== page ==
The next time you feel uncomfortable talking to a stranger, tell yourself that’s completely normal. There are numerous reasons why it’s actually natural to feel awkward talking to strangers:

                                Our Stress Levels Rise Around Strangers

                                Numerous studies have show that our levels of cortisol go up when we are around strangers.[1] Cortisol is the hormone inside of us which produces stress responses.[2]
                                So there you go, right off the bat you can see part of your standard response to strangers is due to a chemical reaction!

                                A very interesting by product of increased cortisol is that it makes us less empathetic. More than likely this can be traced to our evolution. The increase in the cortisol and the corresponding decrease in empathy makes us want to stay away from strangers. We are biologically wired to feel concern around strangers.

                                Evolution Taught Us to Be Wary

                                Evolution has also taught us to be wary of strangers in general. Humans as a whole have spent a large chunk of their history banded together in small protective groups. We did this in order to help protect each other and maximize resources.

                                When you think about it in this context, outsiders to our small groups or strangers are considered potential threats. Fear of strangers is common across almost all human cultures.

                                Culturally Conditioned

                                We can also thank our society for helping us feel uncomfortable and sometimes afraid of strangers. The term “stranger danger” is something most of us can relate to either growing up or raising kids. Or both.

                                I remember hearing this from my parents, mostly about not getting in someone’s car I didn’t know. And as the father of 2 teenage girls, you can be sure I’ve talked to them about this very concept more times that they want to hear.

                                The thought that strangers can be dangerous is built into us as it is. Toss in the amplification of the media on strangers doing things such as kidnapping kids and it takes it to an even higher level.

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                                Now that we’ve reviewed some of the reasons why we are nervous, let’s look at why you should talk to strangers more.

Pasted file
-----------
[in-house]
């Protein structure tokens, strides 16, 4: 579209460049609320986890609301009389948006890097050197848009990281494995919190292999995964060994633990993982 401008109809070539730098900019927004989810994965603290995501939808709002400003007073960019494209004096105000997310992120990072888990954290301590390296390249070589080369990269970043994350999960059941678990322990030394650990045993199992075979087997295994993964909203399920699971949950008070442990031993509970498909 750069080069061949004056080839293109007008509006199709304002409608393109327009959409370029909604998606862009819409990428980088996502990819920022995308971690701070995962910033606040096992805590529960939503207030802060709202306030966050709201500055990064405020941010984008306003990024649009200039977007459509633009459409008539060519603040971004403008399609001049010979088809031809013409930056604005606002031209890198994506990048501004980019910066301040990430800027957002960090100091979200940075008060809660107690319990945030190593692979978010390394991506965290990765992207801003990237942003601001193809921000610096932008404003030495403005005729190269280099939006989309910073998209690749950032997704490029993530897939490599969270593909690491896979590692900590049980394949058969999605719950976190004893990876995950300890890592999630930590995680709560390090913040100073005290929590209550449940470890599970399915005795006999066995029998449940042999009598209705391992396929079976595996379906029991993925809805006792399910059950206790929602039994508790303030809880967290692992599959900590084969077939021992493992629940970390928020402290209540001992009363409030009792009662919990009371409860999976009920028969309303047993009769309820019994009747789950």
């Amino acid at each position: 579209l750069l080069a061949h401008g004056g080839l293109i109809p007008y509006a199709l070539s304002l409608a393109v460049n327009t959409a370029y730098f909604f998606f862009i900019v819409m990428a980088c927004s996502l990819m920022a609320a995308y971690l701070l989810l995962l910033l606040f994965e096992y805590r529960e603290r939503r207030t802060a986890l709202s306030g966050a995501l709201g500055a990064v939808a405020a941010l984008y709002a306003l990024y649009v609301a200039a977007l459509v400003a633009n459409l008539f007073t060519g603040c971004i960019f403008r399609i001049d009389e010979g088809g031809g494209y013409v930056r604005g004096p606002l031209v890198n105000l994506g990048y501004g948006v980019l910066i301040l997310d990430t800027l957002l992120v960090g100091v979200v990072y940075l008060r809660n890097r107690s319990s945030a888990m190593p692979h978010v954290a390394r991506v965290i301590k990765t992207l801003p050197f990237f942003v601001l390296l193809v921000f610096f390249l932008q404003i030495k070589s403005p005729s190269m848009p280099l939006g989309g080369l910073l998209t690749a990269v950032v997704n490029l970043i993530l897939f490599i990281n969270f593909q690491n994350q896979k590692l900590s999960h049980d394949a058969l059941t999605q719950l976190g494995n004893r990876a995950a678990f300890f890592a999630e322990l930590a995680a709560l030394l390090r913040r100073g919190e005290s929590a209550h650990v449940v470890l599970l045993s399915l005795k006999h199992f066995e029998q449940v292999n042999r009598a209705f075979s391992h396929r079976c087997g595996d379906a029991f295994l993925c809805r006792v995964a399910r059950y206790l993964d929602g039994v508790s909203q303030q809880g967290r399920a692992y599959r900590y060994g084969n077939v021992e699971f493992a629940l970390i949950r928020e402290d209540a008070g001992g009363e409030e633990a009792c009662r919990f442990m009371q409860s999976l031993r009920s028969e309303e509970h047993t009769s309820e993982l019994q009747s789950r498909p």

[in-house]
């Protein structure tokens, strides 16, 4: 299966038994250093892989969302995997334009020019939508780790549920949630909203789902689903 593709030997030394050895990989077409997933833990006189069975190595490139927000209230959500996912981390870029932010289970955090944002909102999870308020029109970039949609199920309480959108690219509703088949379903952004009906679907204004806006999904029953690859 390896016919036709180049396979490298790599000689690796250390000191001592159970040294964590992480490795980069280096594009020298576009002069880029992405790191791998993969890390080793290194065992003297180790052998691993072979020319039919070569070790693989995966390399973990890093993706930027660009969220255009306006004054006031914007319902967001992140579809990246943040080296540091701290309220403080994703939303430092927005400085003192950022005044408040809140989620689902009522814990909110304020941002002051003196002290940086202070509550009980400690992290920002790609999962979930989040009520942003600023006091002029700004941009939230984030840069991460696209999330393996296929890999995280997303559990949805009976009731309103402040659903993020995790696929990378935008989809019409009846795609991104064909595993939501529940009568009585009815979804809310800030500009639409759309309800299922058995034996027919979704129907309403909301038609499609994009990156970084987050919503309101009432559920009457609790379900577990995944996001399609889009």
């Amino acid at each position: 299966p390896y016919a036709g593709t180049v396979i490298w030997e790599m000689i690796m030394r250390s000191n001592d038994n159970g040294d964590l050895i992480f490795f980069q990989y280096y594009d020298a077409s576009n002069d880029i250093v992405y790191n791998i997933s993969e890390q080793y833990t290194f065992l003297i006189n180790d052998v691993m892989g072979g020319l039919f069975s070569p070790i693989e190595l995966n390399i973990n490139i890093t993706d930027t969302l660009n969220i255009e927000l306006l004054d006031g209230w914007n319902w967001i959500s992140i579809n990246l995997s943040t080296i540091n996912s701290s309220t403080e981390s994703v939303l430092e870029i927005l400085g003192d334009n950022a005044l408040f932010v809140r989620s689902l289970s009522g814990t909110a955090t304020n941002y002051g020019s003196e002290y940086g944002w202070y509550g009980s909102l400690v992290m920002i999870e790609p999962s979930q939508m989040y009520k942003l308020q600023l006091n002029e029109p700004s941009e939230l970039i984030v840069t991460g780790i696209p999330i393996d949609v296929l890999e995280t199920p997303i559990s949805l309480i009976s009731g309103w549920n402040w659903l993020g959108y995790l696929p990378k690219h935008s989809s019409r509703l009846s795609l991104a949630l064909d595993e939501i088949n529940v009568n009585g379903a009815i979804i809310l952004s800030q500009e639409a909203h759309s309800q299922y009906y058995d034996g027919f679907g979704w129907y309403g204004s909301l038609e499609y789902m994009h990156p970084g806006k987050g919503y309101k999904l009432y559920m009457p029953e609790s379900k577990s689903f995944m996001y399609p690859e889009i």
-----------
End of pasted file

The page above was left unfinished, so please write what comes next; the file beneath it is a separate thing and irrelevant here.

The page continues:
Benefits of Getting over the Awkwardness

                                Let’s take a quick look at some of the advantages of how to talk to strangers without feeling awkward. These are some high level benefits of talking to strangers.

                                1. Broadens Your Network

                                After you talk to someone, you didn’t know previously they become someone you know at least a little bit. This alone helps broaden your network of people you know. This is helpful in many ways whether it is work related or socially related.

                                2. Improves Your Communication Skills

                                I am a huge proponent of the value of solid communication skills and have written about it often. The more you talk to people, especially people you don’t know, the better your communication skills become.

                                Interacting with a wider variety of people will bring the added benefit of improving your communication skills.

                                3. Continually Learning

                                So many of us don’t actively seek to learn new things. This is one of the primary keys to staying engaged in life and our own personal self fulfillment.

                                Almost every time I speak to someone I didn’t know previously, I’ve learned something new. When we speak to strangers, it pushes us out of our comfort zones and we tend to learn new things.

                                4. Increases Self Confidence

                                Every time we learn to do something we were previously anxious about, we feel better about ourselves.